The books are mostly light fare, although I'm given to understand that others in the series touch on deeper subjects, such as religion, and death and illness. Fun though, and surprisingly hard to put down.

Ruey Richardson: Chaletian (1960)
Author: Elinor M. Brent-Dyer

Cornelia of the Chalet School (2009)
Author: Jackie Roberts

Before the Chalet School: The Bettanys of Taverton High (2008)
Author: Helen Barber

Ruey Richardson doesn't settle in easily to the Chalet School. Until recently, her and her brothers were more or less looking after themselves, and she's used to going to bed whenever she likes, doing her homework whenever she likes, and has never given much thought to the way she looks or dresses. At boarding school, things are different, and even though her idea for the school to start playing lacrosse quickly brings her new friends, she has less luck with the teachers.

This is kind of an odd book. Brent-Dyer had been writing the Chalet School series for almost forty years at the point, and she kind of makes a conscience effort to modernise her plots. Ruey and her brothers haven't just been abandoned by their father for any old reason: he's a space-mad scientist hoping to fly to the moon. I am not even kidding, it is hilarious/ridiculous. The other odd thing is the lacrosse: there is literally a chapter on lacrosse theory, and it read almost exactly like a text book on the subject. I pretty much skipped that chapter, in case you're wondering.

The other two books I read in this series were, as you can see from my handy list, not written by the original author, which is something I'm not usually super keen on. Cornelia starts off pretty badly, too - Roberts seems to be trying to ape Brent-Dyer's style, and it just feel awkward and uncomfortable to read. The writing picks up later, though, and the story becomes quite interesting - Cornelia, a former Chalet pupil, is travelling back home to America with her millionaire father, on board a ship that includes a former Nazi officer and his wife, and old school-mate of Cornelia. During the war, Brent-Dyer emphasised that just because someone was "the enemy" it didn't make them evil, and Roberts does a good job of carrying this message one. The Nazi officer openly hates Jews, but his wife confides to Cornelia that she herself would have gone to a concentration camp for helping Jewish refugees if he hadn't intervened to save her. He's undoubtedly a terrible person, and yet he is still human.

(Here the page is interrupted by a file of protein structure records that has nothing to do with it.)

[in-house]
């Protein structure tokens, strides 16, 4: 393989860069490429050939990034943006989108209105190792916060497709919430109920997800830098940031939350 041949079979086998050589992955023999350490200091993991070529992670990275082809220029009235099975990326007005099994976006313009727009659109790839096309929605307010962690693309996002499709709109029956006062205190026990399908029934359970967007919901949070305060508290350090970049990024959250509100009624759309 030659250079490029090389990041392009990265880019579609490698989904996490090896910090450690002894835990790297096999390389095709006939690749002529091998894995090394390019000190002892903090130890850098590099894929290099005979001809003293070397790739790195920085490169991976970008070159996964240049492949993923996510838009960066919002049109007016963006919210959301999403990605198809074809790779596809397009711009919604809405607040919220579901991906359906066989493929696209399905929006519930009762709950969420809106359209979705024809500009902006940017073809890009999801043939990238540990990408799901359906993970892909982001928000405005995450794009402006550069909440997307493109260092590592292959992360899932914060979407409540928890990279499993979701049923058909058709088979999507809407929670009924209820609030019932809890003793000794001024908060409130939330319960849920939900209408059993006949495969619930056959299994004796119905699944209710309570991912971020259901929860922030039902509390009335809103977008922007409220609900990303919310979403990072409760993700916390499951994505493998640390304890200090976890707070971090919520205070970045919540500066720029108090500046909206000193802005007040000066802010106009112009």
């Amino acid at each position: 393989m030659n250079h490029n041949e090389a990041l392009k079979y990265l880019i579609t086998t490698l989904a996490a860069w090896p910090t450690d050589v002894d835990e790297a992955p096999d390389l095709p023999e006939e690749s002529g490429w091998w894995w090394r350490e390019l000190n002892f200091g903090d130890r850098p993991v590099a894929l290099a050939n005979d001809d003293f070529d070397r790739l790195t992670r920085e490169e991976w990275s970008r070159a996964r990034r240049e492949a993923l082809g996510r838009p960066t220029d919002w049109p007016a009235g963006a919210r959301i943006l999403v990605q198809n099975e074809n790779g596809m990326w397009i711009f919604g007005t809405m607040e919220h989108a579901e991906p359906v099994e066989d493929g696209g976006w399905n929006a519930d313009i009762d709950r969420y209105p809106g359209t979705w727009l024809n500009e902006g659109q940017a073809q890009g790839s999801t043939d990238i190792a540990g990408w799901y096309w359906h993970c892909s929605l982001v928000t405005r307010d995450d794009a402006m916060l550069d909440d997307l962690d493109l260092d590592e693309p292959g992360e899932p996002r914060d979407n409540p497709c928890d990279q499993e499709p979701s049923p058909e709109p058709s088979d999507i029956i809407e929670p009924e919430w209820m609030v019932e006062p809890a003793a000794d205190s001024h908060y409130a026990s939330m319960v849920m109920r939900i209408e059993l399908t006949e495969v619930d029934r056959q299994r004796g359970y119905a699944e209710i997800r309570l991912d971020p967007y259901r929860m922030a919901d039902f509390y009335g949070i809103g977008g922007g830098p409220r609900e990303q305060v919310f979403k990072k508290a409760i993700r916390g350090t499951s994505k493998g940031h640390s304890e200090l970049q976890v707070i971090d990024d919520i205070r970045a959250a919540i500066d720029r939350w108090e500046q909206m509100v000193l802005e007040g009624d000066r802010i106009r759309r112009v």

Taverton High was much more in touch with the original series as far as actual content went. It follows the school's founding family before the founding, as a poor (but not so poor they can't afford a maid!) family of siblings dealing with a lack of funds, a guardian who is kindly but out of his depths, and a very ill little sister, who is painfully close to dying. The narrative focuses both on Joey, the youngest sister who despite being constantly sick is also constantly in and out of trouble: and Madge, the eldest sister, who in the absence of her twin brother is the one who has to try and make ends meet. Among other things, it's an interesting look at English village life during the Depression that followed the World War I.

Brent-Dyer still holds a special place in my heart that Oxenham can't possibly replace, but I'm still keen to read some more of her books. I'm ridiculously close to having read every single book in the Chalet School series anyway - when I finally have, I'll have to find something else to obsess over. Oxenham may be that something!


Eni said...

Your mention of Enid Blyton reminds me of the fact that I have just published a book on the writer, titled, The Famous Five: A Personal Anecdotage (www.bbotw.com,www.amazon.com).
Stephen Isabirye

Sadako said...

Never heard of Oxenham, even though I totally grew up on Enid Blyton...really should check her out.